Head Of Catering appears to be a man on the edge. On the edge of what, one cannot be entirely sure, but he is certainly teetering atop a precipice of some description. The Catering offices are often host to scenes of, shall we say, high octane activity and enthusiastic discussions. The academic world runs on its stomach and the Catering staff are often at the sharp end of an ever more demanding Fellowship.
Head Of Catering is partially concealed by a colourful array of paperwork stacked up on his desk. I notice a small bead of sweat tracing a haphazard path from his right temple, the progress of which is only mildly hampered by a throbbing purple vein twitching erratically. At present, both his desk and mobile telephones are ringing, almost drowning out the near-incessant ‘ping!’ that heralds the arrival of a new email. Head Of Catering spots me lurking by his office door and waves me in.
“Hallo, Deputy Head Porter!” his greeting is surprisingly jaunty.
“Morning,” I reply “Busy?”
“I’m a bit pushed, yes. What can I do for you?”
I am thinking that maybe I should come back later, when things have calmed down a bit. Then again, there is no telling when that might be.
“I just wanted a quick word about a thing or two,” I say. “But I can come back, if you’re busy.”
“It’s fine, it’s fine, sit down” Head Of Catering indicates the chair opposite his and silences his telephones with a few swift jabs of buttons and switches. “What can I do for you?”
“Well, first and foremost we are clean out of English Breakfast tea in The Lodge” I start with the most pressing matter first. Head Of Catering chuckles.
“Oh! Well, that’s obviously a disaster, Deputy Head Porter, I’ll get that put right immediately.”
“Glad to hear it,” I reply, grinning from ear to ear “It’s a bloody disgrace, I tell you.”
Head Of Catering pulls a face that suggests he feels suitably chastised, before moving on to the other, less important, matter.
“So, I hear you’ve been lumbered with organising the party of the century, then?”
“Quite so. I’ve no idea why. It’s all very odd. Still,” I take a breath and settle into my chair “Chances are I’ll get to go as a guest, so at least I will be able to enjoy whatever delicious treats Chef has prepared for the occasion.”
“Blimey, lucky old you, eh?” Head Of Catering looks surprised. “You must be on the right side of somebody important.”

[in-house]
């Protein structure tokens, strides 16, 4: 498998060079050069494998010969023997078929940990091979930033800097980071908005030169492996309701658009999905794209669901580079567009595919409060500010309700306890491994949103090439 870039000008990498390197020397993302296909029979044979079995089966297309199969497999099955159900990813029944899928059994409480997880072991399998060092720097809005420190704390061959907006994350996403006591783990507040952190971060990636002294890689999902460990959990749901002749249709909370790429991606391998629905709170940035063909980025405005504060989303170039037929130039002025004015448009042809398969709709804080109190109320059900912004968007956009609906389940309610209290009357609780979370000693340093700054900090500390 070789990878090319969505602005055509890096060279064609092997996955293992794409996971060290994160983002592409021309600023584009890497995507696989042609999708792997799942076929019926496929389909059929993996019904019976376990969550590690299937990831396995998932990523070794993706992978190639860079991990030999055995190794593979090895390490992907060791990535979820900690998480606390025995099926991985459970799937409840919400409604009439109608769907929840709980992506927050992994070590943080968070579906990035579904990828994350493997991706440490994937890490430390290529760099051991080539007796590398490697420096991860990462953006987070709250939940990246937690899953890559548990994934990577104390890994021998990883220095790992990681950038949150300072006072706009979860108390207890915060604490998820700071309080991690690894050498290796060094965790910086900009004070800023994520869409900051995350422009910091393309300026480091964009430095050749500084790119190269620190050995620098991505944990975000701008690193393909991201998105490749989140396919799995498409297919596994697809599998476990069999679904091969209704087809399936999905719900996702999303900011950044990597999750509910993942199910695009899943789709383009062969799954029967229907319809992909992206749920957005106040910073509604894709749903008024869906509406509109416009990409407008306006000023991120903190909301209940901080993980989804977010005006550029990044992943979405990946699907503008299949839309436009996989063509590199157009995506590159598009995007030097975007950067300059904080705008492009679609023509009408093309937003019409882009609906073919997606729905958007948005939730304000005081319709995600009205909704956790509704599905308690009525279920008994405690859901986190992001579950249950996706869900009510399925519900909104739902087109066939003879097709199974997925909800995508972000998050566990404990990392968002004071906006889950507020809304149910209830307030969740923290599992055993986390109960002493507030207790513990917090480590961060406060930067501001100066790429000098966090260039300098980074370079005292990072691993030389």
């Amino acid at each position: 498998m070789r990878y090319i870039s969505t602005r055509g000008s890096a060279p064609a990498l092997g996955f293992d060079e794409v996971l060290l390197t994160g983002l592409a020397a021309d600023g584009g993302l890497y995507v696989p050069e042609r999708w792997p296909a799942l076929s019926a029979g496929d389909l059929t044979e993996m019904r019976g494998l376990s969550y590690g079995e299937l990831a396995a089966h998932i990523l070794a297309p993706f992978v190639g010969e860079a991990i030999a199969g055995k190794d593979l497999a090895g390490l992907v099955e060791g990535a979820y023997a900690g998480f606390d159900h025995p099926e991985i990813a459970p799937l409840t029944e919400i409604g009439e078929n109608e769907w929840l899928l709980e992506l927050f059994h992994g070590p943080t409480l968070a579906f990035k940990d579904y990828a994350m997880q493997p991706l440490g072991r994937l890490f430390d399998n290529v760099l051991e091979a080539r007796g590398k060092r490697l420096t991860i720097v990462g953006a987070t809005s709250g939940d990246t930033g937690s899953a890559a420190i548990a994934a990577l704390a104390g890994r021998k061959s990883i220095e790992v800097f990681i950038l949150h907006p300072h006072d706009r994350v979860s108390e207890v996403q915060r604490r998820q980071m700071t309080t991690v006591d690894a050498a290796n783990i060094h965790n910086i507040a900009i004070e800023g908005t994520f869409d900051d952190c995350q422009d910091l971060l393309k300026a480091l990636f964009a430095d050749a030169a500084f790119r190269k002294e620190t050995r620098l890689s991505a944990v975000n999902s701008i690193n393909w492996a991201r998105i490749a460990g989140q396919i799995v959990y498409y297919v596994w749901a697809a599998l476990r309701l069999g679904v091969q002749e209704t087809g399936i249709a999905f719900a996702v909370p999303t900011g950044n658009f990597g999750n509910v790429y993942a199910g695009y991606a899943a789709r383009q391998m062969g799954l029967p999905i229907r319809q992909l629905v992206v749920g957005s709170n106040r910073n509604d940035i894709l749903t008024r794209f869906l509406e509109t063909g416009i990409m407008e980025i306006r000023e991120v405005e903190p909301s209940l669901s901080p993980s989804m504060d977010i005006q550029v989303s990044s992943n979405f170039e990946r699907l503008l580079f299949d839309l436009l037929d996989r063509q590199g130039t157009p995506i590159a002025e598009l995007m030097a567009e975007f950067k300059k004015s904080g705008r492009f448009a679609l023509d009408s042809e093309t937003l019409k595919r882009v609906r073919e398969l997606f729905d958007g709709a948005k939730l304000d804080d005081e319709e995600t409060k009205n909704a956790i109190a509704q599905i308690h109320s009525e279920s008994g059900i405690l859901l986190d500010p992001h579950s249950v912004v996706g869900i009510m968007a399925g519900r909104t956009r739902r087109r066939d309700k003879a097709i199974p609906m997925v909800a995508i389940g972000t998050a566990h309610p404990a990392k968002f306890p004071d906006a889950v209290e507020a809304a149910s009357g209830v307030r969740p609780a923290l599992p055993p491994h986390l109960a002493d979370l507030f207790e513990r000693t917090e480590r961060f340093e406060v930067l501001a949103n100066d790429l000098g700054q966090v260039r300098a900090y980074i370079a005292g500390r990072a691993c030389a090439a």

“I’m not so sure about that,” I reply.
I am keen to take up as little of my colleague’s valuable time as possible, so get straight to the point and request a copy of the proposed menu and any recommendations Head Of Catering may have regarding entertainment and decor. He is cheerfully obliging, but I cannot help but get the feeling he is a little confused as to why this particular task has fallen to me. I proffer a clumsy apology regarding this fact, but he laughs and dismisses my plea. As we approach the end of the academic year, there are an inordinate amount of feasts and events to keep the poor chap on his toes. Not to mention the highly anticipated May Ball, followed shortly afterwards by the dizzying climax of College life – Degree Day.
As I return to The Lodge, clasping reams of helpful information and suggestions in my sweaty mitts, I am struck (as I often am) by a thought. As we approach what is undoubtedly the most exciting time in the academic calendar, I am heading towards a milestone of my own. My first complete academic year as Deputy Head Porter at Old College. This is a thing of significance. My heart swells a little as I muse upon this. There is even the prickling of a tear or two and the suggestion of a lump in my throat.
I swallow back any ideas of blubbing as I enter The Lodge, but obviously not quite as effectively as I had hoped. Porter regards me with mild panic.
“Are you alright, ma’am?” he asks “You look like you’re about to cry.” Bugger.
“I am not about to cry,” I reply, cursing my crackling voice for betraying my underlying emotions. “It’s hay fever.” Porter remains unconvinced. We are joined by a flustered-looking Head Porter. Of course, he is heading off to his ‘lunch meeting.’
“I’ll be as quick as I can,” he mutters, his mind on other things.
“Take your time,” I assure him.
“Deputy Head Porter, you look like you’re about to burst into tears!” Oh for goodness’ sake.
“It’s hay fever” I reply, bluntly. “Go on, get to your meeting.”
Head Porter scuttles out of The Lodge and into the lively City streets beyond. Porter is chatting away happily at front desk to a couple of Bedders and I settle down at my desk to go through the paperwork Head Of Catering kindly provided. After a few minutes, I realise that nothing I am reading is actually registering in my head, so I push the papers to one side. Rather self-indulgently (and surreptitiously, I might add), I find myself poring over the very first entries of my Secret Diary. How naive and twee those early scribblings seem to me now. Two murders, a secret society and nine months later, Old College is almost unrecognisable from the fairytale world depicted in those first writings.
Recalling those initial thoughts and feelings on what was then such a strange new world is bitter sweet. In those early days – those early, ignorant days – my joy and appreciation of the history and magic of Old College was untainted and voracious. How quickly the rose tinted spectacles fell from my eyes, only for my more usual temperament of suspicion and cynicism to return to my everyday thinking. I sigh to myself. Has life and experience really made me this distrustful and acerbic?
But then I wouldn’t mind betting the casual assassinations have something to do with it as well.